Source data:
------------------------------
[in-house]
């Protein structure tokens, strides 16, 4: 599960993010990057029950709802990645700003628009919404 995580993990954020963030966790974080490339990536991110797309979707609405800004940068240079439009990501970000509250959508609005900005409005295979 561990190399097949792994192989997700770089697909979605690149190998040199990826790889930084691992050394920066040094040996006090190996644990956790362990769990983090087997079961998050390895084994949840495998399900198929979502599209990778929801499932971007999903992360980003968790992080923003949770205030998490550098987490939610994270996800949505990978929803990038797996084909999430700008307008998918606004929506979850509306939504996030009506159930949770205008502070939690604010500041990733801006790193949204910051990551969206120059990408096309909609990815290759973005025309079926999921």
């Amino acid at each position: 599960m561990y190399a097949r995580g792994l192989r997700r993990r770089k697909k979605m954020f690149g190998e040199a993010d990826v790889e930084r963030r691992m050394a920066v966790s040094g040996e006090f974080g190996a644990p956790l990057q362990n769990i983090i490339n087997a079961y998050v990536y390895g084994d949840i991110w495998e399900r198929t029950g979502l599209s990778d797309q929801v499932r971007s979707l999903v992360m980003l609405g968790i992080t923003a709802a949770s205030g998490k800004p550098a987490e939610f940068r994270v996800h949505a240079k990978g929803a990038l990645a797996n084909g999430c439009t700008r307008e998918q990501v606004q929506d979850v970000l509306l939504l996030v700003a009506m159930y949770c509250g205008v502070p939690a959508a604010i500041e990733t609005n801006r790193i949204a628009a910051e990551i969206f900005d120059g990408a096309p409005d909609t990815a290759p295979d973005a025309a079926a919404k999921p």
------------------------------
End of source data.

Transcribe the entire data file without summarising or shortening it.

[in-house]
């Protein structure tokens, strides 16, 4: 599960993010990057029950709802990645700003628009919404 995580993990954020963030966790974080490339990536991110797309979707609405800004940068240079439009990501970000509250959508609005900005409005295979 561990190399097949792994192989997700770089697909979605690149190998040199990826790889930084691992050394920066040094040996006090190996644990956790362990769990983090087997079961998050390895084994949840495998399900198929979502599209990778929801499932971007999903992360980003968790992080923003949770205030998490550098987490939610994270996800949505990978929803990038797996084909999430700008307008998918606004929506979850509306939504996030009506159930949770205008502070939690604010500041990733801006790193949204910051990551969206120059990408096309909609990815290759973005025309079926999921």
């Amino acid at each position: 599960m561990y190399a097949r995580g792994l192989r997700r993990r770089k697909k979605m954020f690149g190998e040199a993010d990826v790889e930084r963030r691992m050394a920066v966790s040094g040996e006090f974080g190996a644990p956790l990057q362990n769990i983090i490339n087997a079961y998050v990536y390895g084994d949840i991110w495998e399900r198929t029950g979502l599209s990778d797309q929801v499932r971007s979707l999903v992360m980003l609405g968790i992080t923003a709802a949770s205030g998490k800004p550098a987490e939610f940068r994270v996800h949505a240079k990978g929803a990038l990645a797996n084909g999430c439009t700008r307008e998918q990501v606004q929506d979850v970000l509306l939504l996030v700003a009506m159930y949770c509250g205008v502070p939690a959508a604010i500041e990733t609005n801006r790193i949204a628009a910051e990551i969206f900005d120059g990408a096309p409005d909609t990815a290759p295979d973005a025309a079926a919404k999921p």